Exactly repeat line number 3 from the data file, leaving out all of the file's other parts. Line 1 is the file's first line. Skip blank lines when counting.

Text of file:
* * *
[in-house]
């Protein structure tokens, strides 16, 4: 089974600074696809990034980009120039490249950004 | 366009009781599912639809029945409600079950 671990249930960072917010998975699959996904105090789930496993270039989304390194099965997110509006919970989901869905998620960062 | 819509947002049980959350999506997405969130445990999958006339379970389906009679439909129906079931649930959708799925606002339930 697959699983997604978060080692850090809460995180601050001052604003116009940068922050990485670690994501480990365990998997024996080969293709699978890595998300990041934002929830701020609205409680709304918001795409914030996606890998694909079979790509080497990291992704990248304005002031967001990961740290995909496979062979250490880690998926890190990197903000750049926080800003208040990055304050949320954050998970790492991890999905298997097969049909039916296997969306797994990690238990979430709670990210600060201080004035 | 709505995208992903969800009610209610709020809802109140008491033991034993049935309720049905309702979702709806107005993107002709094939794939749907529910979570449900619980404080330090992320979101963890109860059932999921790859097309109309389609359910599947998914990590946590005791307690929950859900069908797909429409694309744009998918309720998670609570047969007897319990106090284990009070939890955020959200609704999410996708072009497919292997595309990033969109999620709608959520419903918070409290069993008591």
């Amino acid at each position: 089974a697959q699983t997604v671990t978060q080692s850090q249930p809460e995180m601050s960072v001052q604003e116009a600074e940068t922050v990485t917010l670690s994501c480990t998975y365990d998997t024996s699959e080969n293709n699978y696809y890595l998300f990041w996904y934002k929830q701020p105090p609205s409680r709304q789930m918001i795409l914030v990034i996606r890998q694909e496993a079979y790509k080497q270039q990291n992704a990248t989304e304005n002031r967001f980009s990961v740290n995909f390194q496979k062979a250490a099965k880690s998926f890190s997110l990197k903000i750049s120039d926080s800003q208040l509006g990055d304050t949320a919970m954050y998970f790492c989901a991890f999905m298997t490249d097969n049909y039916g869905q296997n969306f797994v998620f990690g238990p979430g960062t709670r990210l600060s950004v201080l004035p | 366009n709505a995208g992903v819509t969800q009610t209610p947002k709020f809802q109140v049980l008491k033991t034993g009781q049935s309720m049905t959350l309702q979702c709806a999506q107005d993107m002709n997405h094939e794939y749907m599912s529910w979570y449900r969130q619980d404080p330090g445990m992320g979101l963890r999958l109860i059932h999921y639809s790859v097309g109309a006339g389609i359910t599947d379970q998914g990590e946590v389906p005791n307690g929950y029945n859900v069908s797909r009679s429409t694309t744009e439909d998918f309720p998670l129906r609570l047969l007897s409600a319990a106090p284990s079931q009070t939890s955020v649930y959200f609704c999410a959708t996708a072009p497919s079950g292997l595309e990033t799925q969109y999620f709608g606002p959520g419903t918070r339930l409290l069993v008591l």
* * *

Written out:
């Amino acid at each position: 089974a697959q699983t997604v671990t978060q080692s850090q249930p809460e995180m601050s960072v001052q604003e116009a600074e940068t922050v990485t917010l670690s994501c480990t998975y365990d998997t024996s699959e080969n293709n699978y696809y890595l998300f990041w996904y934002k929830q701020p105090p609205s409680r709304q789930m918001i795409l914030v990034i996606r890998q694909e496993a079979y790509k080497q270039q990291n992704a990248t989304e304005n002031r967001f980009s990961v740290n995909f390194q496979k062979a250490a099965k880690s998926f890190s997110l990197k903000i750049s120039d926080s800003q208040l509006g990055d304050t949320a919970m954050y998970f790492c989901a991890f999905m298997t490249d097969n049909y039916g869905q296997n969306f797994v998620f990690g238990p979430g960062t709670r990210l600060s950004v201080l004035p | 366009n709505a995208g992903v819509t969800q009610t209610p947002k709020f809802q109140v049980l008491k033991t034993g009781q049935s309720m049905t959350l309702q979702c709806a999506q107005d993107m002709n997405h094939e794939y749907m599912s529910w979570y449900r969130q619980d404080p330090g445990m992320g979101l963890r999958l109860i059932h999921y639809s790859v097309g109309a006339g389609i359910t599947d379970q998914g990590e946590v389906p005791n307690g929950y029945n859900v069908s797909r009679s429409t694309t744009e439909d998918f309720p998670l129906r609570l047969l007897s409600a319990a106090p284990s079931q009070t939890s955020v649930y959200f609704c999410a959708t996708a072009p497919s079950g292997l595309e990033t799925q969109y999620f709608g606002p959520g419903t918070r339930l409290l069993v008591l």